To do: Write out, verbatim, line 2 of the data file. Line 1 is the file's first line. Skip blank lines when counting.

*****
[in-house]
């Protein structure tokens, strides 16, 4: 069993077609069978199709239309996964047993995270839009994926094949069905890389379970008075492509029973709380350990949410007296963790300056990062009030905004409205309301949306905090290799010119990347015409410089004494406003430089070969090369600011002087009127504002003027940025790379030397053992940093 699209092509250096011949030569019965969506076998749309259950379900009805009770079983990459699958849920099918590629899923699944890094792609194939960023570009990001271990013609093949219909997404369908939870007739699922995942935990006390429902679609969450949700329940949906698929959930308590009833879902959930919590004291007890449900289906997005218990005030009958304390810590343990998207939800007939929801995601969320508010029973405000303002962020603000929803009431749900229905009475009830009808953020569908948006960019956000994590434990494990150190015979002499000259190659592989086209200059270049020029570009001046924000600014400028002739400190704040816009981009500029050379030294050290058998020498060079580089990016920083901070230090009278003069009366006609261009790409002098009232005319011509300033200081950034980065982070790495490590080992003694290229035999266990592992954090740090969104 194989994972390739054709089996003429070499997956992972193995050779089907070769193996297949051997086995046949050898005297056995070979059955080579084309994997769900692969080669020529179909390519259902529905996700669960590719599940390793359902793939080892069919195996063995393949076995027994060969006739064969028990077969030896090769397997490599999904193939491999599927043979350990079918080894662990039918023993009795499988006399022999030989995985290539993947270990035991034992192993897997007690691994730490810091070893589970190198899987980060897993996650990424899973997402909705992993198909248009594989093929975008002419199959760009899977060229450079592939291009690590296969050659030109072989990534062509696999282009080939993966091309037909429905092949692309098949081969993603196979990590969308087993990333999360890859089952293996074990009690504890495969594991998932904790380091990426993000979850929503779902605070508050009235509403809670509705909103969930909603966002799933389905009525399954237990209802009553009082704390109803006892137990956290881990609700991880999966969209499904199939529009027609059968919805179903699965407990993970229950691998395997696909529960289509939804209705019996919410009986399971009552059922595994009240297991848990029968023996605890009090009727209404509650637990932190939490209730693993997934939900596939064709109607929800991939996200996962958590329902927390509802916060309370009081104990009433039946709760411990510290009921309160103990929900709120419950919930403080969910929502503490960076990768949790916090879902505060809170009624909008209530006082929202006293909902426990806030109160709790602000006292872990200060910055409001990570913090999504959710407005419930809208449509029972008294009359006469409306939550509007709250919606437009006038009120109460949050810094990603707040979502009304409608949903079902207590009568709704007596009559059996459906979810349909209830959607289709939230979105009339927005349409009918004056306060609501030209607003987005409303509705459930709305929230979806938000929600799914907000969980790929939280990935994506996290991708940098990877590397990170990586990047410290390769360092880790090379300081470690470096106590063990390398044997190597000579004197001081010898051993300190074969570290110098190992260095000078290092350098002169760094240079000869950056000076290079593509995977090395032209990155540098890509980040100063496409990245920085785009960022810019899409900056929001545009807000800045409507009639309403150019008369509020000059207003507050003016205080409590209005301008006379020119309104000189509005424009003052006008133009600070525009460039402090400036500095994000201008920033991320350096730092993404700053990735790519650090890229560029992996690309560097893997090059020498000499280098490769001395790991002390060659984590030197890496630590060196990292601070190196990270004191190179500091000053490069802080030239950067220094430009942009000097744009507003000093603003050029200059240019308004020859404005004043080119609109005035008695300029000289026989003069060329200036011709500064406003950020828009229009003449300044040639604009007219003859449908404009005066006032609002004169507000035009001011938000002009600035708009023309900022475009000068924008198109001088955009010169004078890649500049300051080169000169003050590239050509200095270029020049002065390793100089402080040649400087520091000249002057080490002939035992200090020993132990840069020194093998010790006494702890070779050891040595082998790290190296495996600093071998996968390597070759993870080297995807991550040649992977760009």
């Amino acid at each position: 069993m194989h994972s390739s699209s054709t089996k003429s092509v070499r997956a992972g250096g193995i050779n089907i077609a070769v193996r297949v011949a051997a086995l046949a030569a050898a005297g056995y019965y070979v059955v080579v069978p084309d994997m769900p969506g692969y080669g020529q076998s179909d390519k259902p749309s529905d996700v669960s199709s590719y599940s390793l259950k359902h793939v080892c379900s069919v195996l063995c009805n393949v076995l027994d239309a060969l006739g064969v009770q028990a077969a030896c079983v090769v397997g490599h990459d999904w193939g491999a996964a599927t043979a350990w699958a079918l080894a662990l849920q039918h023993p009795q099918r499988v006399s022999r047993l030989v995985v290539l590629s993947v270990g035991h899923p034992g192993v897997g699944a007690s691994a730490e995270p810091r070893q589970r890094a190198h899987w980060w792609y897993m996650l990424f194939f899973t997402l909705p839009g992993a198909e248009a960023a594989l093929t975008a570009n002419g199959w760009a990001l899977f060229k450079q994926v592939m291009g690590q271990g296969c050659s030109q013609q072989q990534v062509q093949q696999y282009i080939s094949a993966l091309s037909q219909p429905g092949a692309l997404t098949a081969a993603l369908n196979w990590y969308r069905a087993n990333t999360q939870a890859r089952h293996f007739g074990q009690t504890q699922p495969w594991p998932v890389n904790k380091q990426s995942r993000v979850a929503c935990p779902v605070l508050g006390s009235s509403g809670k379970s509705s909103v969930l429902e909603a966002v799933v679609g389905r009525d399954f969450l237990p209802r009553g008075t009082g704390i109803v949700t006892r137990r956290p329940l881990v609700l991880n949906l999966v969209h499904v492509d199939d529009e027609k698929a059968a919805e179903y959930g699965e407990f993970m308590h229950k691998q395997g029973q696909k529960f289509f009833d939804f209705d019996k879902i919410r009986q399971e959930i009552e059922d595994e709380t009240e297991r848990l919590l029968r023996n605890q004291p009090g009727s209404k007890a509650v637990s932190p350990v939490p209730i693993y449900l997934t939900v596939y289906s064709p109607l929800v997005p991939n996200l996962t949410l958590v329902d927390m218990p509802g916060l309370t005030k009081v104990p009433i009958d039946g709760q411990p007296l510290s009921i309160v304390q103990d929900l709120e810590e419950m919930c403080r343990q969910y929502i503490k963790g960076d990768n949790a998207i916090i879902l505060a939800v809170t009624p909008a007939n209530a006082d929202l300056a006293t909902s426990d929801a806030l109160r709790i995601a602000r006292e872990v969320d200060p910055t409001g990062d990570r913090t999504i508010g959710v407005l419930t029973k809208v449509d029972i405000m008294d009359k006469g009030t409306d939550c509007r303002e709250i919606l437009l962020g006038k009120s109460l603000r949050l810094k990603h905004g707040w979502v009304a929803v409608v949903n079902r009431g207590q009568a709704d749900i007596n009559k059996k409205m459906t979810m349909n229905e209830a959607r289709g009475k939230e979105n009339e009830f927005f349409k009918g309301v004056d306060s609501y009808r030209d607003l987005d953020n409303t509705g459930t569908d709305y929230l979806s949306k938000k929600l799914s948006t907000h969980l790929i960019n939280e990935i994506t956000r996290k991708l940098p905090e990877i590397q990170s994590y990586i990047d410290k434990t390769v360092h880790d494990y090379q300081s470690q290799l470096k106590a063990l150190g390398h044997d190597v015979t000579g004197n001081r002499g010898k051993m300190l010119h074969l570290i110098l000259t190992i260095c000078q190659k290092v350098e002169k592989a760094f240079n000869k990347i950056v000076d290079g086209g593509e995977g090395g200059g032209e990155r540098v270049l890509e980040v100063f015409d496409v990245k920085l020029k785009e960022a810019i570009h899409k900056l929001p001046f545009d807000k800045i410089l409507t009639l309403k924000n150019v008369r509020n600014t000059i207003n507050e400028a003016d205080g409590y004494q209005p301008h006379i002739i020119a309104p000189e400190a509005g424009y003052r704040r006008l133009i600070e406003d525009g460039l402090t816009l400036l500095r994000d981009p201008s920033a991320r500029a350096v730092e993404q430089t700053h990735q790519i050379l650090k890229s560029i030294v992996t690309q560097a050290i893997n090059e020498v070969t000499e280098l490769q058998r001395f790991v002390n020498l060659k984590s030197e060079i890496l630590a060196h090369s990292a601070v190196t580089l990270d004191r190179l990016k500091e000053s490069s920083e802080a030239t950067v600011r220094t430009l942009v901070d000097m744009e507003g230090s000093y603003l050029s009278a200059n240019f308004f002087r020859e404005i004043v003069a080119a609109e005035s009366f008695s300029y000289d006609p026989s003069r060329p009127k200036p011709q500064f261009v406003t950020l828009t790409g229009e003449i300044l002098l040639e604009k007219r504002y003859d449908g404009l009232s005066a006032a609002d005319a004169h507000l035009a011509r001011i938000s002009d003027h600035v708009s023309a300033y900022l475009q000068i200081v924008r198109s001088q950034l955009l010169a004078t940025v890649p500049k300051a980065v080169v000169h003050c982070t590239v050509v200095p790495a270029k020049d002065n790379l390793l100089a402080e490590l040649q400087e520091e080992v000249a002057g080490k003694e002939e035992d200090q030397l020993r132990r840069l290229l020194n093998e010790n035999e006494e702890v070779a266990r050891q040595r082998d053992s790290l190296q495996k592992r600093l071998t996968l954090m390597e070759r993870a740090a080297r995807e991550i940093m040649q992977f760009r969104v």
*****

């Protein structure tokens, strides 16, 4: 069993077609069978199709239309996964047993995270839009994926094949069905890389379970008075492509029973709380350990949410007296963790300056990062009030905004409205309301949306905090290799010119990347015409410089004494406003430089070969090369600011002087009127504002003027940025790379030397053992940093 699209092509250096011949030569019965969506076998749309259950379900009805009770079983990459699958849920099918590629899923699944890094792609194939960023570009990001271990013609093949219909997404369908939870007739699922995942935990006390429902679609969450949700329940949906698929959930308590009833879902959930919590004291007890449900289906997005218990005030009958304390810590343990998207939800007939929801995601969320508010029973405000303002962020603000929803009431749900229905009475009830009808953020569908948006960019956000994590434990494990150190015979002499000259190659592989086209200059270049020029570009001046924000600014400028002739400190704040816009981009500029050379030294050290058998020498060079580089990016920083901070230090009278003069009366006609261009790409002098009232005319011509300033200081950034980065982070790495490590080992003694290229035999266990592992954090740090969104 194989994972390739054709089996003429070499997956992972193995050779089907070769193996297949051997086995046949050898005297056995070979059955080579084309994997769900692969080669020529179909390519259902529905996700669960590719599940390793359902793939080892069919195996063995393949076995027994060969006739064969028990077969030896090769397997490599999904193939491999599927043979350990079918080894662990039918023993009795499988006399022999030989995985290539993947270990035991034992192993897997007690691994730490810091070893589970190198899987980060897993996650990424899973997402909705992993198909248009594989093929975008002419199959760009899977060229450079592939291009690590296969050659030109072989990534062509696999282009080939993966091309037909429905092949692309098949081969993603196979990590969308087993990333999360890859089952293996074990009690504890495969594991998932904790380091990426993000979850929503779902605070508050009235509403809670509705909103969930909603966002799933389905009525399954237990209802009553009082704390109803006892137990956290881990609700991880999966969209499904199939529009027609059968919805179903699965407990993970229950691998395997696909529960289509939804209705019996919410009986399971009552059922595994009240297991848990029968023996605890009090009727209404509650637990932190939490209730693993997934939900596939064709109607929800991939996200996962958590329902927390509802916060309370009081104990009433039946709760411990510290009921309160103990929900709120419950919930403080969910929502503490960076990768949790916090879902505060809170009624909008209530006082929202006293909902426990806030109160709790602000006292872990200060910055409001990570913090999504959710407005419930809208449509029972008294009359006469409306939550509007709250919606437009006038009120109460949050810094990603707040979502009304409608949903079902207590009568709704007596009559059996459906979810349909209830959607289709939230979105009339927005349409009918004056306060609501030209607003987005409303509705459930709305929230979806938000929600799914907000969980790929939280990935994506996290991708940098990877590397990170990586990047410290390769360092880790090379300081470690470096106590063990390398044997190597000579004197001081010898051993300190074969570290110098190992260095000078290092350098002169760094240079000869950056000076290079593509995977090395032209990155540098890509980040100063496409990245920085785009960022810019899409900056929001545009807000800045409507009639309403150019008369509020000059207003507050003016205080409590209005301008006379020119309104000189509005424009003052006008133009600070525009460039402090400036500095994000201008920033991320350096730092993404700053990735790519650090890229560029992996690309560097893997090059020498000499280098490769001395790991002390060659984590030197890496630590060196990292601070190196990270004191190179500091000053490069802080030239950067220094430009942009000097744009507003000093603003050029200059240019308004020859404005004043080119609109005035008695300029000289026989003069060329200036011709500064406003950020828009229009003449300044040639604009007219003859449908404009005066006032609002004169507000035009001011938000002009600035708009023309900022475009000068924008198109001088955009010169004078890649500049300051080169000169003050590239050509200095270029020049002065390793100089402080040649400087520091000249002057080490002939035992200090020993132990840069020194093998010790006494702890070779050891040595082998790290190296495996600093071998996968390597070759993870080297995807991550040649992977760009």